What’s one of the first things that you can remember writing?
In sixth grade, I entered a “Your vision of the future” contest where we had to play futurist and write what we thought the future would look like. My vision was pretty standard in some ways; tall and flashy sky scrapers, flying cars, but it was also fairly dystopian, with cities replacing the natural world across the globe. I won second place. And then my writing went unnoticed for about twenty-five years.
You’ve surely influenced many authors with your work, but who has inspired you? What are a few of your favorite authors or books?
There is a long list of authors who have influenced me, but the one author who really inspired me to start writing novels was James Rollins, who I’ve now had the opportunity to hang out with and he’s as nice in person as he was in all those e-mails I sent him. I was living in Los Angeles at the time, trying my hand at screenwriting. Movies were my thing, and honestly, I didn’t read a ton of novels (I blame the boring reading forced on me by school). Then I read Subterranean by Rollins and realized that people were writing novels similar to the screenplays I was writing. I devoured Rollins three books, Preston/Child, Crichton, and then tried my first novel, The Didymus Contingency, which Rollins loved. From that moment on, the course of my writing career shifted.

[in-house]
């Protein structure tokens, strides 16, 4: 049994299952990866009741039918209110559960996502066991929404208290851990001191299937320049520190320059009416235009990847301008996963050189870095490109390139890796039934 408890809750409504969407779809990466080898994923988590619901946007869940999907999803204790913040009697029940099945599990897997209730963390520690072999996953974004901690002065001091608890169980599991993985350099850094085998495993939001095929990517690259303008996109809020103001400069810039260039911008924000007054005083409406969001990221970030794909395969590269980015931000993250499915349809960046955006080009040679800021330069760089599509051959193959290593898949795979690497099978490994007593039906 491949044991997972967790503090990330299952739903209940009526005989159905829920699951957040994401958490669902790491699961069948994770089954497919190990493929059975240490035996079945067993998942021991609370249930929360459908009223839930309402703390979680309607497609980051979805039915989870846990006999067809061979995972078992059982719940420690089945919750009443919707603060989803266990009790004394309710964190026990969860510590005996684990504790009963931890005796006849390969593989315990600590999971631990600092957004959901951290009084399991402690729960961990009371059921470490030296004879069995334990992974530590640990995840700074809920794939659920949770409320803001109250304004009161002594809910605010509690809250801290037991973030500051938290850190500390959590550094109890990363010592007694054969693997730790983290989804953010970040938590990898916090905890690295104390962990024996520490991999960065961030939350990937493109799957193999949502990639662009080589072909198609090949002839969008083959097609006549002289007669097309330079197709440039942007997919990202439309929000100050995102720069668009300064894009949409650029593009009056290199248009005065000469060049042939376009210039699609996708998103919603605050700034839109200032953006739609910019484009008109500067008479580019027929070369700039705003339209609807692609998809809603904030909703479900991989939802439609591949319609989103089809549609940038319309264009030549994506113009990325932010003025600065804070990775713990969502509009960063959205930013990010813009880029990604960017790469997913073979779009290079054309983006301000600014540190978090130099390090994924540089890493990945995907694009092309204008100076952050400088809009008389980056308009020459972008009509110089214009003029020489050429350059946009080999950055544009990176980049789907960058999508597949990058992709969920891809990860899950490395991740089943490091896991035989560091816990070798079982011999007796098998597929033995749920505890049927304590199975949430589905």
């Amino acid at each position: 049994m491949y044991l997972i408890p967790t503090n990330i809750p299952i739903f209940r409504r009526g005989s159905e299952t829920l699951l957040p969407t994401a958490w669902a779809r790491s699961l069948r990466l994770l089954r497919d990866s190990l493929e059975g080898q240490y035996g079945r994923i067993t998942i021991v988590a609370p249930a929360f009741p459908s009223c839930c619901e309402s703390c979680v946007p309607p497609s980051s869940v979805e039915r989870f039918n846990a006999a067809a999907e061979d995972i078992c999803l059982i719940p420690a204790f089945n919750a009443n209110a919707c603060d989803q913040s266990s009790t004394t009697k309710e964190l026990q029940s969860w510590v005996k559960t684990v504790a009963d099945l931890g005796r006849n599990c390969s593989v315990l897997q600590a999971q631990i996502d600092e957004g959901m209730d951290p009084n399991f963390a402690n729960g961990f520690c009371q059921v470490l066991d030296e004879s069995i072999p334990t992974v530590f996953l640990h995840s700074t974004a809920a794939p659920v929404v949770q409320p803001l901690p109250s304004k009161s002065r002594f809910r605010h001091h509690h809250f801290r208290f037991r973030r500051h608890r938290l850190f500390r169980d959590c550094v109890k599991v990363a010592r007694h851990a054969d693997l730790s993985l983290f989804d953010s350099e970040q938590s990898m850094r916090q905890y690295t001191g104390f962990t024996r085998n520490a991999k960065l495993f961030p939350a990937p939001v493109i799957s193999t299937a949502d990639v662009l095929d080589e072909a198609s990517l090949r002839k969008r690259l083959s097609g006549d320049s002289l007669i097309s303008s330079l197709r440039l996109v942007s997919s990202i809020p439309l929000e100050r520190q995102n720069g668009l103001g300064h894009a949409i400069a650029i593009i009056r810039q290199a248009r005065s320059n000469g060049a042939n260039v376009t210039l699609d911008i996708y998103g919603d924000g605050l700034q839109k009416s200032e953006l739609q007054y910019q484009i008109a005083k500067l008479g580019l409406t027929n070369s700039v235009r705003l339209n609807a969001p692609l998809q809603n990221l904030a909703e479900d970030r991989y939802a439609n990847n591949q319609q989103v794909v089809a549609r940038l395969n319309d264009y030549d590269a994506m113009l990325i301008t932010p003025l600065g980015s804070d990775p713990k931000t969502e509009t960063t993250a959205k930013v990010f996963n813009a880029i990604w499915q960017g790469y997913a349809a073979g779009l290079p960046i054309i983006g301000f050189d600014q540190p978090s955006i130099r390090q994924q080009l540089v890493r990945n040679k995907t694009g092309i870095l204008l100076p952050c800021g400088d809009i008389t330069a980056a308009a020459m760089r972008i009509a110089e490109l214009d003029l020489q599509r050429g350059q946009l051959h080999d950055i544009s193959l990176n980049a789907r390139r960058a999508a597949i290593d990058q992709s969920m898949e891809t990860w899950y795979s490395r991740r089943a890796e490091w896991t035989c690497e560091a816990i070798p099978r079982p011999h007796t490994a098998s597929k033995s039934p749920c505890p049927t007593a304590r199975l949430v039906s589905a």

What advice would you give to aspiring authors?
Be realistic. You’re not going to get rich or famous quick, and odds are, never. The average time for an author to get published is ten years. For me it was closer to thirteen. It’s a gut-wrenching slog, but those who persevere might just make their dreams come true.
What do you know now that you wish you’d known when you first got published?
That all my hard work would pay off. There were several times, after not making any money for eight, ten, thirteen years, that I nearly gave up. I lived in crappy apartments, skirting the poverty line, in bad places and racked up a vast amount of credit card debt paying rent and buying food. It would have been easier to get a “real job” and live like everyone else, and I nearly did. Had I known I would one day have an awesome career, the deep lows of that struggle would have been far easier to handle.
When you’re not writing, how do you like to spend your free time?
I spent pretty much all of my free time with my kids and wife, having adventures and gaming as a fam (video games and board games). And if I’m not with them, I’m gaming with friends.